I have three children.  One loves to read, one is sporadic in his reading and another seems to put reading in the same category as scrubbing the toilet.  This lack of interest distresses me for several reasons.
Firstly, reading gives you an education which far surpasses what you learn in school.  From the pages of fiction books, I have developed a wide vocabulary, learned about history, science and specialised topics like boxing.  The Power of One by Bryce Courtenay not only taught me that there is an art to boxing but succeeded in making it seem positively romantic!  Twenty years later, I still find myself drawn to the game.  More than that, though, the book made me think about how one person can make a difference in this world.  It reaffirmed my belief in doing what is right, not what is easiest, and that hasn’t always been easy.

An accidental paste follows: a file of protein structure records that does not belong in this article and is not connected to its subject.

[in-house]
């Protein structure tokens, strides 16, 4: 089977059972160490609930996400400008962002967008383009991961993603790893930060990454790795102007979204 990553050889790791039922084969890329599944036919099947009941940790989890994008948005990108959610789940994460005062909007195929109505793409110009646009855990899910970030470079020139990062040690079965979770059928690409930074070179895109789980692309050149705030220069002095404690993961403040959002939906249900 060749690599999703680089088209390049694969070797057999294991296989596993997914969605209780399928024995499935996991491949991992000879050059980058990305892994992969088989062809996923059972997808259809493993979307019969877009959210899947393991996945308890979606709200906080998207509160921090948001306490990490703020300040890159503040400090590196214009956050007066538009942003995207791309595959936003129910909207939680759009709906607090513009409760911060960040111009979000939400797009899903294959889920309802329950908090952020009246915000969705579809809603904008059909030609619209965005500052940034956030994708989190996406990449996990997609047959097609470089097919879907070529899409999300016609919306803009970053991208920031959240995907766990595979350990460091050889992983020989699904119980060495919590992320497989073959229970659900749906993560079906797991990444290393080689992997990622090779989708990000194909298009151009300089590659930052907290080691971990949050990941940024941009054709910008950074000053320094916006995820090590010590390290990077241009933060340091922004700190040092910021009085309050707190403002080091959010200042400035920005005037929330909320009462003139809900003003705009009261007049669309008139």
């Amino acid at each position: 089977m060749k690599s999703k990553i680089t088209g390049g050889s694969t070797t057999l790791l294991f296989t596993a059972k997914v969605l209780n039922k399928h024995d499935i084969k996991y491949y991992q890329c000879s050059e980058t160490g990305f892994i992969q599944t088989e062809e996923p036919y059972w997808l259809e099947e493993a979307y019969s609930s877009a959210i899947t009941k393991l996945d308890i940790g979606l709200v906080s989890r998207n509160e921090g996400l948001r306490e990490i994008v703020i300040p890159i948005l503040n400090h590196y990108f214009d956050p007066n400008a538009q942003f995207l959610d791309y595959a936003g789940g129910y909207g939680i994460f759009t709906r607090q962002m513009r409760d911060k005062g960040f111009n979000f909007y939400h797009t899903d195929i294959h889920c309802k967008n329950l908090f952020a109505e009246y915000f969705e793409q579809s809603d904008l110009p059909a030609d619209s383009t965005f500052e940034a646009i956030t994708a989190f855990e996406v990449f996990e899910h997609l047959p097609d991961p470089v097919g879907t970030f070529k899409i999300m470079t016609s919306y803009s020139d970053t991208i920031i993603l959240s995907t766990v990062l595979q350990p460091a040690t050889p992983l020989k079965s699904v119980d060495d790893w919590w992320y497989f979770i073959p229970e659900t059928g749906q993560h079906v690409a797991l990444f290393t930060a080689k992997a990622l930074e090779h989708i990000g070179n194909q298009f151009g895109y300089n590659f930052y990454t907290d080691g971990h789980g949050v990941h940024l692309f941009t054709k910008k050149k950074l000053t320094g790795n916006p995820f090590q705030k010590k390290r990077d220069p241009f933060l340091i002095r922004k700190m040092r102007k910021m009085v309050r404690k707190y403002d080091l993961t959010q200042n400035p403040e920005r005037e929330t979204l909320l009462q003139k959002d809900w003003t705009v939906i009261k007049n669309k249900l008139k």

Secondly, books can help shape your beliefs and value system.  For instance, when I read Black Beauty as a young teenager, I was shocked by the ill treatment of animals described in it.  Ever since, I have done what I could to ensure animals are treated well, including volunteering at pet shelters and teaching my children to be empathetic towards helpless creatures.  I want my children to think about what kind of person they are and what kind of person they want to be.  If I tell them about the values I want them to live by, I’m preaching.  If they read it, however, they imbibe the lessons without even being aware of it.  Sneaky of me, I know.